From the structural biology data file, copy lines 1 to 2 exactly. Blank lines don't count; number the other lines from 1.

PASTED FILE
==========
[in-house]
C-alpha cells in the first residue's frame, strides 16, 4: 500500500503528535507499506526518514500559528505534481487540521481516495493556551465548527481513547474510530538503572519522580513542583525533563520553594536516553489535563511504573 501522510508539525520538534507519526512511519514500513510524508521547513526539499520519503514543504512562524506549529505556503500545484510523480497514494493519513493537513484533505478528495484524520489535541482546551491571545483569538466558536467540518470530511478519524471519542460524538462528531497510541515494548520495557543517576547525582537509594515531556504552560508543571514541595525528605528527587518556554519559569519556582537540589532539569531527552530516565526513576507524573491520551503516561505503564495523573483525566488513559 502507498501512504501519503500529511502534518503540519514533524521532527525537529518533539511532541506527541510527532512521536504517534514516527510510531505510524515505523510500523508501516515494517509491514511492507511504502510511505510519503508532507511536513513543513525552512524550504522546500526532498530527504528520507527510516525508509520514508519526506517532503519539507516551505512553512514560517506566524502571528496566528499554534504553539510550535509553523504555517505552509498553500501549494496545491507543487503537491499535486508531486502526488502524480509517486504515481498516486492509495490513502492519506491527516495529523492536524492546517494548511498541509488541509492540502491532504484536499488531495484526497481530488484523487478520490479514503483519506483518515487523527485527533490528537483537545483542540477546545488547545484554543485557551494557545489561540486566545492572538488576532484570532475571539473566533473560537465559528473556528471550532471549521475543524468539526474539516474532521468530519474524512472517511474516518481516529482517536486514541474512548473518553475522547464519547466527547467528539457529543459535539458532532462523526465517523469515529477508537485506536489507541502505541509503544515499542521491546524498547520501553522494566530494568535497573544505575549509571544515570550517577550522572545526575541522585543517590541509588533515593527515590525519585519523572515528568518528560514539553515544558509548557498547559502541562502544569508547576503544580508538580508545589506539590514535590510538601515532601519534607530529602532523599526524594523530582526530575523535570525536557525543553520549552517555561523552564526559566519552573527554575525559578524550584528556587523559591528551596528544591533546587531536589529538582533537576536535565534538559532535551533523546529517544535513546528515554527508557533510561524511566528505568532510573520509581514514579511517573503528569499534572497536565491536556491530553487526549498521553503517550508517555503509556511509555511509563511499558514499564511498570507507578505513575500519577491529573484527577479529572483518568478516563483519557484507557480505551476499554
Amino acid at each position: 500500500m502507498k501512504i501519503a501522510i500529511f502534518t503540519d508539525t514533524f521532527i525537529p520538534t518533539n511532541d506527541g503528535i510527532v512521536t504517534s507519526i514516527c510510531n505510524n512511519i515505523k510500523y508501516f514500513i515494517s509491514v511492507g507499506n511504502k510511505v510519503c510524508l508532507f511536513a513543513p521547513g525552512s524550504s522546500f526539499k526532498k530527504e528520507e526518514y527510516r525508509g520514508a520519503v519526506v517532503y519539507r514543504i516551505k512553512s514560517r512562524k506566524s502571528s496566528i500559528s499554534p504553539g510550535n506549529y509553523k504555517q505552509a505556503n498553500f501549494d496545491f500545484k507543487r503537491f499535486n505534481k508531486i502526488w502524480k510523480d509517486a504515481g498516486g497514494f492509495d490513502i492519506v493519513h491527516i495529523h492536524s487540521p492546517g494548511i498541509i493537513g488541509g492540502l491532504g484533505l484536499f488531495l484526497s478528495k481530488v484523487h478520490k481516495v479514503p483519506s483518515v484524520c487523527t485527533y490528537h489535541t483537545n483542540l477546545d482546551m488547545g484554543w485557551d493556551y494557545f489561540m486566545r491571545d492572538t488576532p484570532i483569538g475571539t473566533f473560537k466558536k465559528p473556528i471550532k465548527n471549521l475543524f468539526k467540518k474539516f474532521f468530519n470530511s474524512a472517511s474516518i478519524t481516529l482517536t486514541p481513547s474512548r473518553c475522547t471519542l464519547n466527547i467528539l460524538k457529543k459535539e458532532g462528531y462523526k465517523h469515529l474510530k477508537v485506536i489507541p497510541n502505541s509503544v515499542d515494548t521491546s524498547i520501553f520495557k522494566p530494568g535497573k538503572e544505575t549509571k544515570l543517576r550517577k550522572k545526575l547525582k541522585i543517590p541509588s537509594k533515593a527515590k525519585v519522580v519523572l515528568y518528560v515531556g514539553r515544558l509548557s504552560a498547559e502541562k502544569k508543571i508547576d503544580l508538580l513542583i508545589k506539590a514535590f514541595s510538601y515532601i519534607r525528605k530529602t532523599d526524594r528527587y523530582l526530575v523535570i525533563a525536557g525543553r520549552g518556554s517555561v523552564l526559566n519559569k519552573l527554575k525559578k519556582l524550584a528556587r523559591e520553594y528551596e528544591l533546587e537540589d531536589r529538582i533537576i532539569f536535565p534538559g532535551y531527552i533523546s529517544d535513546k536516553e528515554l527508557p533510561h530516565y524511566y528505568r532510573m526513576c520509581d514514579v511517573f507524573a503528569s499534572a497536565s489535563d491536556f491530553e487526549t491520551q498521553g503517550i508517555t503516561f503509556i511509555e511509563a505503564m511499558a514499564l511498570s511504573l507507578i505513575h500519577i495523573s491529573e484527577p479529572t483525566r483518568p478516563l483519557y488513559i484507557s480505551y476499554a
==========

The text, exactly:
[in-house]
C-alpha cells in the first residue's frame, strides 16, 4: 500500500503528535507499506526518514500559528505534481487540521481516495493556551465548527481513547474510530538503572519522580513542583525533563520553594536516553489535563511504573 501522510508539525520538534507519526512511519514500513510524508521547513526539499520519503514543504512562524506549529505556503500545484510523480497514494493519513493537513484533505478528495484524520489535541482546551491571545483569538466558536467540518470530511478519524471519542460524538462528531497510541515494548520495557543517576547525582537509594515531556504552560508543571514541595525528605528527587518556554519559569519556582537540589532539569531527552530516565526513576507524573491520551503516561505503564495523573483525566488513559 502507498501512504501519503500529511502534518503540519514533524521532527525537529518533539511532541506527541510527532512521536504517534514516527510510531505510524515505523510500523508501516515494517509491514511492507511504502510511505510519503508532507511536513513543513525552512524550504522546500526532498530527504528520507527510516525508509520514508519526506517532503519539507516551505512553512514560517506566524502571528496566528499554534504553539510550535509553523504555517505552509498553500501549494496545491507543487503537491499535486508531486502526488502524480509517486504515481498516486492509495490513502492519506491527516495529523492536524492546517494548511498541509488541509492540502491532504484536499488531495484526497481530488484523487478520490479514503483519506483518515487523527485527533490528537483537545483542540477546545488547545484554543485557551494557545489561540486566545492572538488576532484570532475571539473566533473560537465559528473556528471550532471549521475543524468539526474539516474532521468530519474524512472517511474516518481516529482517536486514541474512548473518553475522547464519547466527547467528539457529543459535539458532532462523526465517523469515529477508537485506536489507541502505541509503544515499542521491546524498547520501553522494566530494568535497573544505575549509571544515570550517577550522572545526575541522585543517590541509588533515593527515590525519585519523572515528568518528560514539553515544558509548557498547559502541562502544569508547576503544580508538580508545589506539590514535590510538601515532601519534607530529602532523599526524594523530582526530575523535570525536557525543553520549552517555561523552564526559566519552573527554575525559578524550584528556587523559591528551596528544591533546587531536589529538582533537576536535565534538559532535551533523546529517544535513546528515554527508557533510561524511566528505568532510573520509581514514579511517573503528569499534572497536565491536556491530553487526549498521553503517550508517555503509556511509555511509563511499558514499564511498570507507578505513575500519577491529573484527577479529572483518568478516563483519557484507557480505551476499554